The most common form of depression is “major depression,” which may also be called “clinical depression” or “unipolar depression.”
Individuals with major depression have a combination of persistent symptoms (see the list below) that can make it difficult for them to work, sleep, eat, and enjoy favorite activities. Periods of major depression may last for months or for several years. Major depression may occur once, twice, or multiple times during a person’s lifetime.
Symptoms of major depression may include:
- Depressed mood—feeling sad, down, or blue
- Loss of interest and enjoyment in usual activities
- Having trouble sleeping or sleeping more than normal
- Fatigue or low energy
- Poor concentration and difficulty making everyday decisions
- Loss of appetite or overeating
- Recurring feelings of guilt or worthlessness
- Physical and mental restlessness or being slowed down
- Loss of hope and thoughts of death or suicide
Depression is often accompanied by other symptoms such as nervousness or anxiety; irritability or being short-tempered; physical pain, such as headaches, muscle aches or abdominal pain; or increased sensitivity to rejection or criticism. Problem drinking is common in depression as well.
Diagnosis is usually made after a careful psychiatric evaluation by a psychiatrist, other mental health professional, or a primary care provider. The diagnosis of major depressive disorder requires five or more of the core symptoms listed above, including sad mood and/or loss of interest, during the same two-week period. Depending on the level of an individual’s distress, impairment, and medical history, treatment for depression may sometimes be initiated even in the absence of the full five symptoms.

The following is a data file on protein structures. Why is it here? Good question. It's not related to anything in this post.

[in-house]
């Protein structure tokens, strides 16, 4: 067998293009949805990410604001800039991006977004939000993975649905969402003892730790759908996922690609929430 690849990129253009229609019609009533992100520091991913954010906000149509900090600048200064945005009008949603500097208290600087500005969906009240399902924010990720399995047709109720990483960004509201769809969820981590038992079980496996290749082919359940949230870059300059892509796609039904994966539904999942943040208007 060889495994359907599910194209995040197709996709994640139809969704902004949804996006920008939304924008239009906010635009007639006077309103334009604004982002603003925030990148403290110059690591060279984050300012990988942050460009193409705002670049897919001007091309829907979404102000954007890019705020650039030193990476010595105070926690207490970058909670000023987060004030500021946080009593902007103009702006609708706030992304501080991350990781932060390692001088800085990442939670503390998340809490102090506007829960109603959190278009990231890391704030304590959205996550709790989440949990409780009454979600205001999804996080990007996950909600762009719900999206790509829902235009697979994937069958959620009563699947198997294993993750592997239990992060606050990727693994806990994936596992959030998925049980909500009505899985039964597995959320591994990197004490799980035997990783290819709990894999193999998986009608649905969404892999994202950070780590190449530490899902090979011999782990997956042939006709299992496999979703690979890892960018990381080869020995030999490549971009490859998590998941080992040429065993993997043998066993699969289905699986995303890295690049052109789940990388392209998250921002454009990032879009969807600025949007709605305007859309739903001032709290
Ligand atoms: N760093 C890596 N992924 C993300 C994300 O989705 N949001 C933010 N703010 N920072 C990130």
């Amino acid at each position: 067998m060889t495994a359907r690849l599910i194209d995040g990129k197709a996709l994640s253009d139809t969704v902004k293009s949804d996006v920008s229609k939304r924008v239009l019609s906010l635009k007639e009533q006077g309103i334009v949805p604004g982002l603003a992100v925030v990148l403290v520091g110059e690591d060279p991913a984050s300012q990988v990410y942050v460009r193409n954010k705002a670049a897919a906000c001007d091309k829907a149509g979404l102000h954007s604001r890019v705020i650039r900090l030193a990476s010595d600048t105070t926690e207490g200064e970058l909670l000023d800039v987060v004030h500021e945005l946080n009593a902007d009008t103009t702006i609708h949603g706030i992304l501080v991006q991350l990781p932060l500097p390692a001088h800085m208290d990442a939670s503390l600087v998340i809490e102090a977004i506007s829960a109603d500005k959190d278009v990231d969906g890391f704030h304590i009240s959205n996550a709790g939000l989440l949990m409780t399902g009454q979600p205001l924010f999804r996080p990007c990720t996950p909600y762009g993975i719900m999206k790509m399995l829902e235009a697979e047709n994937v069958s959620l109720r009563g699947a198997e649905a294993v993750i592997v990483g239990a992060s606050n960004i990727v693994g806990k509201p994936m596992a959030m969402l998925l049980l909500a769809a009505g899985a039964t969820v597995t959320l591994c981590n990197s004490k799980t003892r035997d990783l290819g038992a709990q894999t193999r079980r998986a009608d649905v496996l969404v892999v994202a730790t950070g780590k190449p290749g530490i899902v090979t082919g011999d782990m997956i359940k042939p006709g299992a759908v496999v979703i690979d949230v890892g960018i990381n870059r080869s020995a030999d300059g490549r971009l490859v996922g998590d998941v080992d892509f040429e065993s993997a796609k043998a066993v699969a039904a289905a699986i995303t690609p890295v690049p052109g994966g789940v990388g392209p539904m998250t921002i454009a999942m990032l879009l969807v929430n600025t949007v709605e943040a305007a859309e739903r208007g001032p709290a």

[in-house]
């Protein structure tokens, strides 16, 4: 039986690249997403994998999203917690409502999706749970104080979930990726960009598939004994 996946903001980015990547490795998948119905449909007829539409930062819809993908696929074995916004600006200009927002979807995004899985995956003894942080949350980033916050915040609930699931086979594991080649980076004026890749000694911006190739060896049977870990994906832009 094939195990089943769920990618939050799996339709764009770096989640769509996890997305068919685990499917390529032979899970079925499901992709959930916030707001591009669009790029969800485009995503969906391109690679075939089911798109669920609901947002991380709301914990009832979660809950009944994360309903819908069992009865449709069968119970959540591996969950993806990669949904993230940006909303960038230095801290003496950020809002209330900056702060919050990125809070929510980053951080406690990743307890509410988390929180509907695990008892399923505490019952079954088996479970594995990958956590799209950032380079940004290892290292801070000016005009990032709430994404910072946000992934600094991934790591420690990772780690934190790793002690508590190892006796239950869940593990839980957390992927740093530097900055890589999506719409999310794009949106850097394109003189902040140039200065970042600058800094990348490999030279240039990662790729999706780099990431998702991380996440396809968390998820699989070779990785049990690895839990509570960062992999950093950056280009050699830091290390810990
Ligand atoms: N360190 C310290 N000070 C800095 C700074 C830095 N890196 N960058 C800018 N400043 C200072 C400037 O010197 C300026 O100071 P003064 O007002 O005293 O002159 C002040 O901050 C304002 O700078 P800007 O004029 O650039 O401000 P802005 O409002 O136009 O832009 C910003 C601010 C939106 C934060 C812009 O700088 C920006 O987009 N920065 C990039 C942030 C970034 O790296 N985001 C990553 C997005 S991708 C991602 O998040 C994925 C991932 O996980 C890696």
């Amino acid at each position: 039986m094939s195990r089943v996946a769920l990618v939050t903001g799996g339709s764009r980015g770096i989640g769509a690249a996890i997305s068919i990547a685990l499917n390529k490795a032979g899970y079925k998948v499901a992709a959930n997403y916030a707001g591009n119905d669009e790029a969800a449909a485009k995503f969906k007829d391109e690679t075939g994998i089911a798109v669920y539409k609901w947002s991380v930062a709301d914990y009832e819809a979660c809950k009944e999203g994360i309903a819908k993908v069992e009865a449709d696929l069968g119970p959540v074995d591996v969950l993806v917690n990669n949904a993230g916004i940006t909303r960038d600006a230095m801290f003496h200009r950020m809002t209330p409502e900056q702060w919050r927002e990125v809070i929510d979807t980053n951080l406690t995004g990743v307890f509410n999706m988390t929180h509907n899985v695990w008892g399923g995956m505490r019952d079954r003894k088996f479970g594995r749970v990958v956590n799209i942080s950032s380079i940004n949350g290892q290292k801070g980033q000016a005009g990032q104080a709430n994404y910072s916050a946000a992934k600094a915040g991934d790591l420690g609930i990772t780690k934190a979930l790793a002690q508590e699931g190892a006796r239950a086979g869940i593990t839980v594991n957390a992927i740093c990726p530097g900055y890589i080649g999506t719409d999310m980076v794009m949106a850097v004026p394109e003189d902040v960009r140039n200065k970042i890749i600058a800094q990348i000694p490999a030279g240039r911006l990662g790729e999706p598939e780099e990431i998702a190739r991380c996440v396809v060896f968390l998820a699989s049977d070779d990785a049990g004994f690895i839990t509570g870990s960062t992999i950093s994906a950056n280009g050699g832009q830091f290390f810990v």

Treatment is effective, usually within weeks, for most people with major depression. Without treatment, symptoms can persist for weeks, months, or years. Continued treatment may help to prevent recurrence of symptoms.
Bipolar disorder (also called manic depression) is a chronic, recurring condition that includes cycles of depression and hypomania or mania. Learn more about bipolar disorder.
Substance use disorders
Substance use disorders can worsen depression and complicate treatment. Individuals with depression may also have problem substance use, most commonly involving alcohol or marijuana, but also other drugs such as heroin, cocaine, or methamphetamine. For some individuals, substance use may represent an attempt to self-medicate. When problem substance use is present, effective treatment for depression also involves actively addressing substance use.
Seasonal Affective Disorder
Seasonal Affective Disorder, or SAD, is a form of depression that is related to a certain season of the year—especially winter. SAD is often not described as a separate mood disorder but as a "specifier," referring to the seasonal pattern of major depressive episodes that can occur within major depression.
Individuals usually develop SAD during adulthood (average onset occurring in the early 20s). Approximately 10-20% of the population experience mild winter SAD, and nearly 5% develop a more pronounced form of the disorder.
Two seasonal patterns of symptoms have been identified with SAD:
- Fall-onset, also called "winter depression," in which major depressive episodes begin in the late fall to early winter months and stop during summer months
- Spring-onset, also called "summer depression," in which the severe depressive episode begins in late spring to early summer
Treatments for "winter depression" and "summer depression" often differ, and may include light therapy in addition to traditional treatments for depression.